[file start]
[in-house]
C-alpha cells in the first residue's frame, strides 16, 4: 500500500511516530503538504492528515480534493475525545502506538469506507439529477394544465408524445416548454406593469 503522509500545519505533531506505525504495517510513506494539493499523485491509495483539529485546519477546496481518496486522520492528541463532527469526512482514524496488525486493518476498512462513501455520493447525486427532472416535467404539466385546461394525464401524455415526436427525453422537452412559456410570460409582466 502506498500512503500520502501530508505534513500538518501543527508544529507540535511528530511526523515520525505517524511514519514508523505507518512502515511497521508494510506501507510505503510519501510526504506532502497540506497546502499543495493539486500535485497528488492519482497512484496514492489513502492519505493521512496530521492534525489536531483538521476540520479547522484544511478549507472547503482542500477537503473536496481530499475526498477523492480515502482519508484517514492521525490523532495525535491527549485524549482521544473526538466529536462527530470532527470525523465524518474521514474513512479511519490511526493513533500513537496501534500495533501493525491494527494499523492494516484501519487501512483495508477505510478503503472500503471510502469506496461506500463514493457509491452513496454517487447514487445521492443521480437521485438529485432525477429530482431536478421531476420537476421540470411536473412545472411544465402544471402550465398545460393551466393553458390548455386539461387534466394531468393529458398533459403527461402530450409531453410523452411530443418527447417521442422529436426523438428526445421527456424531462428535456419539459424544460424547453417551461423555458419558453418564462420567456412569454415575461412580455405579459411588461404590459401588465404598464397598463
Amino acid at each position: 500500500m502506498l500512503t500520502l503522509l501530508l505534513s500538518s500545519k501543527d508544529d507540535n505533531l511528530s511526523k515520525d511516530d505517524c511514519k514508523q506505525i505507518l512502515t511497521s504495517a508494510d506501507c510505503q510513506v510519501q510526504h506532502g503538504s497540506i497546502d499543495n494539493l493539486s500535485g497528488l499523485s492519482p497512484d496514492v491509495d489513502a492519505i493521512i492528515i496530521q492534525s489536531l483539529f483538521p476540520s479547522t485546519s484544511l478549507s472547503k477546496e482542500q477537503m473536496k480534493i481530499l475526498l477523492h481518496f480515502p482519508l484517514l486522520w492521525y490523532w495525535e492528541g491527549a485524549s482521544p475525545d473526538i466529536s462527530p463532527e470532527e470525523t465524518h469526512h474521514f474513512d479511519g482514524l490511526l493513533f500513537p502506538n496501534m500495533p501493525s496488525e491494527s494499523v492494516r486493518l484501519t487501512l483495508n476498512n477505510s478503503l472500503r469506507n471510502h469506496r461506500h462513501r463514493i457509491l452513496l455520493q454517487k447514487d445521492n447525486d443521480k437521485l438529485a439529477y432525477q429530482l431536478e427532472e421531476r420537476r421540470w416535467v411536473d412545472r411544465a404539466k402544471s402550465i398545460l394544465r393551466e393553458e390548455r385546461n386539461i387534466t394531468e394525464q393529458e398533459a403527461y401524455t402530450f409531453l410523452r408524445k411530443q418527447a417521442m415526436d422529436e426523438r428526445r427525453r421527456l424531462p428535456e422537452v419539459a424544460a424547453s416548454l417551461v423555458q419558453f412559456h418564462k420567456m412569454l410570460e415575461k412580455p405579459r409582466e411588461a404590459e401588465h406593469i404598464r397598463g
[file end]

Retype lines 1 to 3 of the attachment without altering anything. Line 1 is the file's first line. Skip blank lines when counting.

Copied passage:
[in-house]
C-alpha cells in the first residue's frame, strides 16, 4: 500500500511516530503538504492528515480534493475525545502506538469506507439529477394544465408524445416548454406593469 503522509500545519505533531506505525504495517510513506494539493499523485491509495483539529485546519477546496481518496486522520492528541463532527469526512482514524496488525486493518476498512462513501455520493447525486427532472416535467404539466385546461394525464401524455415526436427525453422537452412559456410570460409582466 502506498500512503500520502501530508505534513500538518501543527508544529507540535511528530511526523515520525505517524511514519514508523505507518512502515511497521508494510506501507510505503510519501510526504506532502497540506497546502499543495493539486500535485497528488492519482497512484496514492489513502492519505493521512496530521492534525489536531483538521476540520479547522484544511478549507472547503482542500477537503473536496481530499475526498477523492480515502482519508484517514492521525490523532495525535491527549485524549482521544473526538466529536462527530470532527470525523465524518474521514474513512479511519490511526493513533500513537496501534500495533501493525491494527494499523492494516484501519487501512483495508477505510478503503472500503471510502469506496461506500463514493457509491452513496454517487447514487445521492443521480437521485438529485432525477429530482431536478421531476420537476421540470411536473412545472411544465402544471402550465398545460393551466393553458390548455386539461387534466394531468393529458398533459403527461402530450409531453410523452411530443418527447417521442422529436426523438428526445421527456424531462428535456419539459424544460424547453417551461423555458419558453418564462420567456412569454415575461412580455405579459411588461404590459401588465404598464397598463
Amino acid at each position: 500500500m502506498l500512503t500520502l503522509l501530508l505534513s500538518s500545519k501543527d508544529d507540535n505533531l511528530s511526523k515520525d511516530d505517524c511514519k514508523q506505525i505507518l512502515t511497521s504495517a508494510d506501507c510505503q510513506v510519501q510526504h506532502g503538504s497540506i497546502d499543495n494539493l493539486s500535485g497528488l499523485s492519482p497512484d496514492v491509495d489513502a492519505i493521512i492528515i496530521q492534525s489536531l483539529f483538521p476540520s479547522t485546519s484544511l478549507s472547503k477546496e482542500q477537503m473536496k480534493i481530499l475526498l477523492h481518496f480515502p482519508l484517514l486522520w492521525y490523532w495525535e492528541g491527549a485524549s482521544p475525545d473526538i466529536s462527530p463532527e470532527e470525523t465524518h469526512h474521514f474513512d479511519g482514524l490511526l493513533f500513537p502506538n496501534m500495533p501493525s496488525e491494527s494499523v492494516r486493518l484501519t487501512l483495508n476498512n477505510s478503503l472500503r469506507n471510502h469506496r461506500h462513501r463514493i457509491l452513496l455520493q454517487k447514487d445521492n447525486d443521480k437521485l438529485a439529477y432525477q429530482l431536478e427532472e421531476r420537476r421540470w416535467v411536473d412545472r411544465a404539466k402544471s402550465i398545460l394544465r393551466e393553458e390548455r385546461n386539461i387534466t394531468e394525464q393529458e398533459a403527461y401524455t402530450f409531453l410523452r408524445k411530443q418527447a417521442m415526436d422529436e426523438r428526445r427525453r421527456l424531462p428535456e422537452v419539459a424544460a424547453s416548454l417551461v423555458q419558453f412559456h418564462k420567456m412569454l410570460e415575461k412580455p405579459r409582466e411588461a404590459e401588465h406593469i404598464r397598463g